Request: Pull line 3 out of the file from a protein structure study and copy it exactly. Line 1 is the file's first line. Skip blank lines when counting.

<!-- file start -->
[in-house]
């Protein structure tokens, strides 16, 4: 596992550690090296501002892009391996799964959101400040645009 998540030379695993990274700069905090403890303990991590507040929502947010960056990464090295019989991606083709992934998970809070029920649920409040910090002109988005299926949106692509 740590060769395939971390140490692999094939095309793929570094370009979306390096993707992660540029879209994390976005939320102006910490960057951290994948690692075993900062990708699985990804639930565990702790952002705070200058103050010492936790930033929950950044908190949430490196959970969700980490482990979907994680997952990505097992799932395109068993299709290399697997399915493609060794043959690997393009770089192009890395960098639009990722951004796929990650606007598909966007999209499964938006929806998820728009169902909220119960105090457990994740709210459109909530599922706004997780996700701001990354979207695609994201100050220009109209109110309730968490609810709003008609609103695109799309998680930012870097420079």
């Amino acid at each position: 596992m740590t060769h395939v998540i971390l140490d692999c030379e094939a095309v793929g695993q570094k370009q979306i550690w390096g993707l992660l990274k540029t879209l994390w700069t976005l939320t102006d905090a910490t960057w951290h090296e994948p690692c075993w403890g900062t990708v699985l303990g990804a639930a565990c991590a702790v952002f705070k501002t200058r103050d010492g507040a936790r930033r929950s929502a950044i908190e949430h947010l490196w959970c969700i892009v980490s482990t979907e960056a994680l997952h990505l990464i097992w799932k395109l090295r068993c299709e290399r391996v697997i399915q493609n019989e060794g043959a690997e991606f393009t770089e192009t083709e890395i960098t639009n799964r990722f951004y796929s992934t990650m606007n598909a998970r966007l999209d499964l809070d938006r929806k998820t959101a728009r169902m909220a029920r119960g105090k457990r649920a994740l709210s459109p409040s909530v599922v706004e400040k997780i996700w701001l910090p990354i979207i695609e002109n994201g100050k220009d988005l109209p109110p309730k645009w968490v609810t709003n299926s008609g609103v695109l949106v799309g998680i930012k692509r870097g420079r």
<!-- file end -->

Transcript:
């Amino acid at each position: 596992m740590t060769h395939v998540i971390l140490d692999c030379e094939a095309v793929g695993q570094k370009q979306i550690w390096g993707l992660l990274k540029t879209l994390w700069t976005l939320t102006d905090a910490t960057w951290h090296e994948p690692c075993w403890g900062t990708v699985l303990g990804a639930a565990c991590a702790v952002f705070k501002t200058r103050d010492g507040a936790r930033r929950s929502a950044i908190e949430h947010l490196w959970c969700i892009v980490s482990t979907e960056a994680l997952h990505l990464i097992w799932k395109l090295r068993c299709e290399r391996v697997i399915q493609n019989e060794g043959a690997e991606f393009t770089e192009t083709e890395i960098t639009n799964r990722f951004y796929s992934t990650m606007n598909a998970r966007l999209d499964l809070d938006r929806k998820t959101a728009r169902m909220a029920r119960g105090k457990r649920a994740l709210s459109p409040s909530v599922v706004e400040k997780i996700w701001l910090p990354i979207i695609e002109n994201g100050k220009d988005l109209p109110p309730k645009w968490v609810t709003n299926s008609g609103v695109l949106v799309g998680i930012k692509r870097g420079r």